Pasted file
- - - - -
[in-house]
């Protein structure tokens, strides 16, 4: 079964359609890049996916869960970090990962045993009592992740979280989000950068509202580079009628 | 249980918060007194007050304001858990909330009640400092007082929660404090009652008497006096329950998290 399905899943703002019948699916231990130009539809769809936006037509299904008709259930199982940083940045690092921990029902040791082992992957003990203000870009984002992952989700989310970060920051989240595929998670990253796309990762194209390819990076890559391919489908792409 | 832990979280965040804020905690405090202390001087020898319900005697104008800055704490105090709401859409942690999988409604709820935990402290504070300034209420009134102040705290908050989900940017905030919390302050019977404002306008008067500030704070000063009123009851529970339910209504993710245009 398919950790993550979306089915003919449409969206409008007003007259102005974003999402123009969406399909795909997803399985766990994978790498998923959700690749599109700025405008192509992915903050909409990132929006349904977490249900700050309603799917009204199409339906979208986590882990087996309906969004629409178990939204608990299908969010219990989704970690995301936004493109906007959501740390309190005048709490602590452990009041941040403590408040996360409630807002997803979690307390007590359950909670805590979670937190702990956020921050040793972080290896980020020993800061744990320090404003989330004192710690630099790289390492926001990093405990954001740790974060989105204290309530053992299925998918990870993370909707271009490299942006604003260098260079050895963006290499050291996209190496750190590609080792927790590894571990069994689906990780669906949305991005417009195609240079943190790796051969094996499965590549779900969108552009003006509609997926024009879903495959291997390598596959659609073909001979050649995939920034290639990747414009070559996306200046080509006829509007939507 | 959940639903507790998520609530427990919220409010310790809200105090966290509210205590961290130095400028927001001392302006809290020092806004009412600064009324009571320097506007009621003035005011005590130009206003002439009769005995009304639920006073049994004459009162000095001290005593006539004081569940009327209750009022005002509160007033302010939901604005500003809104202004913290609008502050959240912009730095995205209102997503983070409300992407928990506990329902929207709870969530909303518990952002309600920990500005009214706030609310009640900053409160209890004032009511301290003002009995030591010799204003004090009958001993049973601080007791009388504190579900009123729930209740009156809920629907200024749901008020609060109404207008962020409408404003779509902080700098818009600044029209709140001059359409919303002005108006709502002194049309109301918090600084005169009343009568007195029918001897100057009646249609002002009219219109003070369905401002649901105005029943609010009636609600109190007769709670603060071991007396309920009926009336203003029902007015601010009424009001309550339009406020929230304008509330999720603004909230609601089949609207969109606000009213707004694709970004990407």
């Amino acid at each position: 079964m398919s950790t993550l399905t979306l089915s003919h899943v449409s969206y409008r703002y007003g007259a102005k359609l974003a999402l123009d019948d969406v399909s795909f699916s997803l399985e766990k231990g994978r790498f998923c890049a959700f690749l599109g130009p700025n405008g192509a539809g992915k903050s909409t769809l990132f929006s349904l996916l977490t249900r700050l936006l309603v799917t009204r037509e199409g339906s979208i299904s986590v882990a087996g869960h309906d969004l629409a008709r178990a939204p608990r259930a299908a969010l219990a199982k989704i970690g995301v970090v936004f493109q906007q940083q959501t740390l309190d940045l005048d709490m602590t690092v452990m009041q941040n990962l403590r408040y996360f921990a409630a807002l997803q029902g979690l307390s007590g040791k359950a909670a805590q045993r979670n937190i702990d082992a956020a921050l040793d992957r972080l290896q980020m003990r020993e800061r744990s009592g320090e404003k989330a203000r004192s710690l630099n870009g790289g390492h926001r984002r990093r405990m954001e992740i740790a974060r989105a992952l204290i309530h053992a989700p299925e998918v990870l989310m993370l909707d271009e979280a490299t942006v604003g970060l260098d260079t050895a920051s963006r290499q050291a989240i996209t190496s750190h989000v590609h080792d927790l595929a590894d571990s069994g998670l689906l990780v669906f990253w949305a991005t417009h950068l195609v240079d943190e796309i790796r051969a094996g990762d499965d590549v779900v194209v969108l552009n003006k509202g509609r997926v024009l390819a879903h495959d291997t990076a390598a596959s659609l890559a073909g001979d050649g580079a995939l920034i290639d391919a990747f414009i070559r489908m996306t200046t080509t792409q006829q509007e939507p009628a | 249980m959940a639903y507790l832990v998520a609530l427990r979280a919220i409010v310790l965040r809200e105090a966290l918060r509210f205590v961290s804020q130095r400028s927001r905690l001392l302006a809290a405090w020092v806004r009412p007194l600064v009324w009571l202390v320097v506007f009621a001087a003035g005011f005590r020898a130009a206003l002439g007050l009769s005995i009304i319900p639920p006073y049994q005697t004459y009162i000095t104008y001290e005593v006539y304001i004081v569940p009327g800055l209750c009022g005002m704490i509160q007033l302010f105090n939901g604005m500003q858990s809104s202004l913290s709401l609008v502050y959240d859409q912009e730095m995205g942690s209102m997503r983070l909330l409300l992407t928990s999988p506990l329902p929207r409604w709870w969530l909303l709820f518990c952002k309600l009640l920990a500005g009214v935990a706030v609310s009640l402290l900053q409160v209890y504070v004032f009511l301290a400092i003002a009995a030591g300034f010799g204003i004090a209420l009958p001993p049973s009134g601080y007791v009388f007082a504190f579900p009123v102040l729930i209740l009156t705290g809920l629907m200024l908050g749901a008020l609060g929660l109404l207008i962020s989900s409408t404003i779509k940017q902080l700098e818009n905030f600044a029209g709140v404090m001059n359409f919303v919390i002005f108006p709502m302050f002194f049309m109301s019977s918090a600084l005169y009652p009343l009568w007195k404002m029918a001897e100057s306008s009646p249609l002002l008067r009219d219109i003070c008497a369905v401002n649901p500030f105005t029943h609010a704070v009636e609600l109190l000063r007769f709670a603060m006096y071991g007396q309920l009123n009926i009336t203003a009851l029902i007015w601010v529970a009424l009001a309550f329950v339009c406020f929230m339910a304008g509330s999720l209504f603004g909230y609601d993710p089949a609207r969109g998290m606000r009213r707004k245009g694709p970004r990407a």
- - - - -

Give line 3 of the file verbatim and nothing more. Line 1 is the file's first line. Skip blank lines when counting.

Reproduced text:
């Amino acid at each position: 079964m398919s950790t993550l399905t979306l089915s003919h899943v449409s969206y409008r703002y007003g007259a102005k359609l974003a999402l123009d019948d969406v399909s795909f699916s997803l399985e766990k231990g994978r790498f998923c890049a959700f690749l599109g130009p700025n405008g192509a539809g992915k903050s909409t769809l990132f929006s349904l996916l977490t249900r700050l936006l309603v799917t009204r037509e199409g339906s979208i299904s986590v882990a087996g869960h309906d969004l629409a008709r178990a939204p608990r259930a299908a969010l219990a199982k989704i970690g995301v970090v936004f493109q906007q940083q959501t740390l309190d940045l005048d709490m602590t690092v452990m009041q941040n990962l403590r408040y996360f921990a409630a807002l997803q029902g979690l307390s007590g040791k359950a909670a805590q045993r979670n937190i702990d082992a956020a921050l040793d992957r972080l290896q980020m003990r020993e800061r744990s009592g320090e404003k989330a203000r004192s710690l630099n870009g790289g390492h926001r984002r990093r405990m954001e992740i740790a974060r989105a992952l204290i309530h053992a989700p299925e998918v990870l989310m993370l909707d271009e979280a490299t942006v604003g970060l260098d260079t050895a920051s963006r290499q050291a989240i996209t190496s750190h989000v590609h080792d927790l595929a590894d571990s069994g998670l689906l990780v669906f990253w949305a991005t417009h950068l195609v240079d943190e796309i790796r051969a094996g990762d499965d590549v779900v194209v969108l552009n003006k509202g509609r997926v024009l390819a879903h495959d291997t990076a390598a596959s659609l890559a073909g001979d050649g580079a995939l920034i290639d391919a990747f414009i070559r489908m996306t200046t080509t792409q006829q509007e939507p009628a | 249980m959940a639903y507790l832990v998520a609530l427990r979280a919220i409010v310790l965040r809200e105090a966290l918060r509210f205590v961290s804020q130095r400028s927001r905690l001392l302006a809290a405090w020092v806004r009412p007194l600064v009324w009571l202390v320097v506007f009621a001087a003035g005011f005590r020898a130009a206003l002439g007050l009769s005995i009304i319900p639920p006073y049994q005697t004459y009162i000095t104008y001290e005593v006539y304001i004081v569940p009327g800055l209750c009022g005002m704490i509160q007033l302010f105090n939901g604005m500003q858990s809104s202004l913290s709401l609008v502050y959240d859409q912009e730095m995205g942690s209102m997503r983070l909330l409300l992407t928990s999988p506990l329902p929207r409604w709870w969530l909303l709820f518990c952002k309600l009640l920990a500005g009214v935990a706030v609310s009640l402290l900053q409160v209890y504070v004032f009511l301290a400092i003002a009995a030591g300034f010799g204003i004090a209420l009958p001993p049973s009134g601080y007791v009388f007082a504190f579900p009123v102040l729930i209740l009156t705290g809920l629907m200024l908050g749901a008020l609060g929660l109404l207008i962020s989900s409408t404003i779509k940017q902080l700098e818009n905030f600044a029209g709140v404090m001059n359409f919303v919390i002005f108006p709502m302050f002194f049309m109301s019977s918090a600084l005169y009652p009343l009568w007195k404002m029918a001897e100057s306008s009646p249609l002002l008067r009219d219109i003070c008497a369905v401002n649901p500030f105005t029943h609010a704070v009636e609600l109190l000063r007769f709670a603060m006096y071991g007396q309920l009123n009926i009336t203003a009851l029902i007015w601010v529970a009424l009001a309550f329950v339009c406020f929230m339910a304008g509330s999720l209504f603004g909230y609601d993710p089949a609207r969109g998290m606000r009213r707004k245009g694709p970004r990407a």